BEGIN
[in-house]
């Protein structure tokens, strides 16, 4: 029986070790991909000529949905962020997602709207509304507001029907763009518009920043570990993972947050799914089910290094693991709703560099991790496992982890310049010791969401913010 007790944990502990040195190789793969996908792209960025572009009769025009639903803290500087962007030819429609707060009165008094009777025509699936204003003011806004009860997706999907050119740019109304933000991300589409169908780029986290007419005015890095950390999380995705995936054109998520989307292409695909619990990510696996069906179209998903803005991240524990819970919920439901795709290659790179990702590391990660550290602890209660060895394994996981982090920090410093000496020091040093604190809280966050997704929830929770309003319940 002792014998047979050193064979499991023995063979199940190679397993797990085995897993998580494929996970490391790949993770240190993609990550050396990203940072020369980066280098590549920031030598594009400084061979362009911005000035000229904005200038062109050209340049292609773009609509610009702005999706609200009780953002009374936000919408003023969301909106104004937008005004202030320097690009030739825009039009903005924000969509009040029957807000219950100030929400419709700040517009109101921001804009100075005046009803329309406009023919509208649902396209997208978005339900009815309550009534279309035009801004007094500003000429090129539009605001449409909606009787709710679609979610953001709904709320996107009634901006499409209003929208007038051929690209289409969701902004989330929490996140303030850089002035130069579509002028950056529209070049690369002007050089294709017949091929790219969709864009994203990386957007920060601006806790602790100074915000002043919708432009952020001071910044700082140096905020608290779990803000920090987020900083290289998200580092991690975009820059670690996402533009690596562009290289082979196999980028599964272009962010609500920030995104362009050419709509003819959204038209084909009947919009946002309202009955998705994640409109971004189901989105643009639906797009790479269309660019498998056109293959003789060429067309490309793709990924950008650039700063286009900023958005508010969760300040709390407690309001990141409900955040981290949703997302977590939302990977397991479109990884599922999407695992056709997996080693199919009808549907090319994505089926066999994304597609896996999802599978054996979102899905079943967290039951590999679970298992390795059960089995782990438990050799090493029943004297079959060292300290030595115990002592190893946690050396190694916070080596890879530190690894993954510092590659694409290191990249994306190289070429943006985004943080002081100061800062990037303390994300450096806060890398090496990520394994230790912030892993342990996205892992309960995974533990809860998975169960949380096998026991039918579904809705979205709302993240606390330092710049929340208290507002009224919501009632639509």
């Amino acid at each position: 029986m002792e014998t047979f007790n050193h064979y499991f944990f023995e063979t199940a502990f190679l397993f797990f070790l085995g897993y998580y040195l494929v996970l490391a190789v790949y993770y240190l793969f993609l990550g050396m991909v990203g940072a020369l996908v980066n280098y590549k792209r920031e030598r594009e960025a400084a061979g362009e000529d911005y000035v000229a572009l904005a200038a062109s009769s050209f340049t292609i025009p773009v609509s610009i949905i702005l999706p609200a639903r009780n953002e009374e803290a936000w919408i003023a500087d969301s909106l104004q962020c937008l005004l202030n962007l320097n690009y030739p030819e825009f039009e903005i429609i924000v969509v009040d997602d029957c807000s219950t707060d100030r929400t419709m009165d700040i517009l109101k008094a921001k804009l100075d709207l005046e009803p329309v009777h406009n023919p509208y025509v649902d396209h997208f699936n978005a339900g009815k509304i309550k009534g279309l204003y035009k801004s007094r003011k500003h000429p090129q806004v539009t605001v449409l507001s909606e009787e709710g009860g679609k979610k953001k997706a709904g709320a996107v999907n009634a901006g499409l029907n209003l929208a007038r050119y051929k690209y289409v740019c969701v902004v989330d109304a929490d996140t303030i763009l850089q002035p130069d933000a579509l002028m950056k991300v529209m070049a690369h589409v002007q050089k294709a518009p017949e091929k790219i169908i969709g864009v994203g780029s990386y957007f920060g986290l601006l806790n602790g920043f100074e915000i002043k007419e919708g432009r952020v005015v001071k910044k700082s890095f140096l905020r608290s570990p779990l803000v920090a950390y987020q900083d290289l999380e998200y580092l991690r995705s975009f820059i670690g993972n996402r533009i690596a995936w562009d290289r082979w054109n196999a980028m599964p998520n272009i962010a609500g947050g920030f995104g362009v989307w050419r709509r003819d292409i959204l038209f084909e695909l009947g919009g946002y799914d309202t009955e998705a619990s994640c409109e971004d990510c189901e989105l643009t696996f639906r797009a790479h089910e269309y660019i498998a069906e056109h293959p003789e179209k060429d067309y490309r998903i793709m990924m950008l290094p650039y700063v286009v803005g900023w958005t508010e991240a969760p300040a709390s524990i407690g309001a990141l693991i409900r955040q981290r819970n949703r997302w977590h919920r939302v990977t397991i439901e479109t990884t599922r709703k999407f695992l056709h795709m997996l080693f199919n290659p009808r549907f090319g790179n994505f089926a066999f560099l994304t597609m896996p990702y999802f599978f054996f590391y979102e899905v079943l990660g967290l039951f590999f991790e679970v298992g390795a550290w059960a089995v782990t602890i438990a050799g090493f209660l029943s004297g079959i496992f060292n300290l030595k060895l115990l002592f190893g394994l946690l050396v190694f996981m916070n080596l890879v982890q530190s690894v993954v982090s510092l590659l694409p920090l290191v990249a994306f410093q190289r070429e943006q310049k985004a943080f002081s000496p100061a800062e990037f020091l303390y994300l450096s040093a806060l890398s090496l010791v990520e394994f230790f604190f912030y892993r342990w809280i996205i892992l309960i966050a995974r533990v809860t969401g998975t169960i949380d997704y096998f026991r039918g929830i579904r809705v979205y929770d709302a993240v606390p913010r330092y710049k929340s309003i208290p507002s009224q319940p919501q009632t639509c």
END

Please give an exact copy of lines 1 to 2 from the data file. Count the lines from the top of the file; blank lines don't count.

[in-house]
């Protein structure tokens, strides 16, 4: 029986070790991909000529949905962020997602709207509304507001029907763009518009920043570990993972947050799914089910290094693991709703560099991790496992982890310049010791969401913010 007790944990502990040195190789793969996908792209960025572009009769025009639903803290500087962007030819429609707060009165008094009777025509699936204003003011806004009860997706999907050119740019109304933000991300589409169908780029986290007419005015890095950390999380995705995936054109998520989307292409695909619990990510696996069906179209998903803005991240524990819970919920439901795709290659790179990702590391990660550290602890209660060895394994996981982090920090410093000496020091040093604190809280966050997704929830929770309003319940 002792014998047979050193064979499991023995063979199940190679397993797990085995897993998580494929996970490391790949993770240190993609990550050396990203940072020369980066280098590549920031030598594009400084061979362009911005000035000229904005200038062109050209340049292609773009609509610009702005999706609200009780953002009374936000919408003023969301909106104004937008005004202030320097690009030739825009039009903005924000969509009040029957807000219950100030929400419709700040517009109101921001804009100075005046009803329309406009023919509208649902396209997208978005339900009815309550009534279309035009801004007094500003000429090129539009605001449409909606009787709710679609979610953001709904709320996107009634901006499409209003929208007038051929690209289409969701902004989330929490996140303030850089002035130069579509002028950056529209070049690369002007050089294709017949091929790219969709864009994203990386957007920060601006806790602790100074915000002043919708432009952020001071910044700082140096905020608290779990803000920090987020900083290289998200580092991690975009820059670690996402533009690596562009290289082979196999980028599964272009962010609500920030995104362009050419709509003819959204038209084909009947919009946002309202009955998705994640409109971004189901989105643009639906797009790479269309660019498998056109293959003789060429067309490309793709990924950008650039700063286009900023958005508010969760300040709390407690309001990141409900955040981290949703997302977590939302990977397991479109990884599922999407695992056709997996080693199919009808549907090319994505089926066999994304597609896996999802599978054996979102899905079943967290039951590999679970298992390795059960089995782990438990050799090493029943004297079959060292300290030595115990002592190893946690050396190694916070080596890879530190690894993954510092590659694409290191990249994306190289070429943006985004943080002081100061800062990037303390994300450096806060890398090496990520394994230790912030892993342990996205892992309960995974533990809860998975169960949380096998026991039918579904809705979205709302993240606390330092710049929340208290507002009224919501009632639509």